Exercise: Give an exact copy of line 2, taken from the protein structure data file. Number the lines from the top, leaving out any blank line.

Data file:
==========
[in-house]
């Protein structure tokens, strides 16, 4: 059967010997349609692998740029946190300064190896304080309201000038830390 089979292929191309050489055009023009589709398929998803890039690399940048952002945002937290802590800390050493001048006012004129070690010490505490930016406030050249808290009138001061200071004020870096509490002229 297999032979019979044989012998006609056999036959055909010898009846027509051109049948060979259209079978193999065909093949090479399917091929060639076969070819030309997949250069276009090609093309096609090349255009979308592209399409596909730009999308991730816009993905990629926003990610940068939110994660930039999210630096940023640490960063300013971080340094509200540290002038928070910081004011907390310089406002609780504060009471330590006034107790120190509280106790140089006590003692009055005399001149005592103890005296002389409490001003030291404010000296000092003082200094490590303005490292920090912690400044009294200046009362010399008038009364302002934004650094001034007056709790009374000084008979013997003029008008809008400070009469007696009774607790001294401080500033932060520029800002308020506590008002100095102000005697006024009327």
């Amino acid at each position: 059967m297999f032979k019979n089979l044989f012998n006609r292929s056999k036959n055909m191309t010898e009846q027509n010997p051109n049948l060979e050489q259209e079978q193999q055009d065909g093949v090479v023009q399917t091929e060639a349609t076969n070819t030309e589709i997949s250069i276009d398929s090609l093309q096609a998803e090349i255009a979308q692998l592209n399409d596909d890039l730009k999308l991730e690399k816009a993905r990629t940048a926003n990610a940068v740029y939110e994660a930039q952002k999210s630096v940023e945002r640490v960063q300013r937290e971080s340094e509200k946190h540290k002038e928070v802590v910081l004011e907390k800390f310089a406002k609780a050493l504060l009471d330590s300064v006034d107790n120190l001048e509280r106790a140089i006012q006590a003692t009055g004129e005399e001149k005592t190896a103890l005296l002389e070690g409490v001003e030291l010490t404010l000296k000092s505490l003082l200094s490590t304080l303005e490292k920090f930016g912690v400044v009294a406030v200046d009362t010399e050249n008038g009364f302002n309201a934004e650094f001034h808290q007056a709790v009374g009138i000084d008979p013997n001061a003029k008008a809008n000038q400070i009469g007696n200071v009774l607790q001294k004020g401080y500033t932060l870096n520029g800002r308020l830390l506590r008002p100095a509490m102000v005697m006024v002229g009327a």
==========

């Protein structure tokens, strides 16, 4: 059967010997349609692998740029946190300064190896304080309201000038830390 089979292929191309050489055009023009589709398929998803890039690399940048952002945002937290802590800390050493001048006012004129070690010490505490930016406030050249808290009138001061200071004020870096509490002229 297999032979019979044989012998006609056999036959055909010898009846027509051109049948060979259209079978193999065909093949090479399917091929060639076969070819030309997949250069276009090609093309096609090349255009979308592209399409596909730009999308991730816009993905990629926003990610940068939110994660930039999210630096940023640490960063300013971080340094509200540290002038928070910081004011907390310089406002609780504060009471330590006034107790120190509280106790140089006590003692009055005399001149005592103890005296002389409490001003030291404010000296000092003082200094490590303005490292920090912690400044009294200046009362010399008038009364302002934004650094001034007056709790009374000084008979013997003029008008809008400070009469007696009774607790001294401080500033932060520029800002308020506590008002100095102000005697006024009327």